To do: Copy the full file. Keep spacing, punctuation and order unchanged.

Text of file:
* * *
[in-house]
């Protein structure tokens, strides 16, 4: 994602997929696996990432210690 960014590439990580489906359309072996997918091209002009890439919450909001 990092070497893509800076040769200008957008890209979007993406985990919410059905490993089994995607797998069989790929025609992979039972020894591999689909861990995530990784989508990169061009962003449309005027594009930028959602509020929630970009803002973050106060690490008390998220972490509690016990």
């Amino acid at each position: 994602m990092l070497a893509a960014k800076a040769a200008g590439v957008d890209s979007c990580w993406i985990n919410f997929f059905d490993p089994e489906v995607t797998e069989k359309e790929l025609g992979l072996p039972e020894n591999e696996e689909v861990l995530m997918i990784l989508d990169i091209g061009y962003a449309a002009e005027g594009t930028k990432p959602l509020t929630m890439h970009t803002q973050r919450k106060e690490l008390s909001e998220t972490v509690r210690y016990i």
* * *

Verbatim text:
[in-house]
């Protein structure tokens, strides 16, 4: 994602997929696996990432210690 960014590439990580489906359309072996997918091209002009890439919450909001 990092070497893509800076040769200008957008890209979007993406985990919410059905490993089994995607797998069989790929025609992979039972020894591999689909861990995530990784989508990169061009962003449309005027594009930028959602509020929630970009803002973050106060690490008390998220972490509690016990």
């Amino acid at each position: 994602m990092l070497a893509a960014k800076a040769a200008g590439v957008d890209s979007c990580w993406i985990n919410f997929f059905d490993p089994e489906v995607t797998e069989k359309e790929l025609g992979l072996p039972e020894n591999e696996e689909v861990l995530m997918i990784l989508d990169i091209g061009y962003a449309a002009e005027g594009t930028k990432p959602l509020t929630m890439h970009t803002q973050r919450k106060e690490l008390s909001e998220t972490v509690r210690y016990i």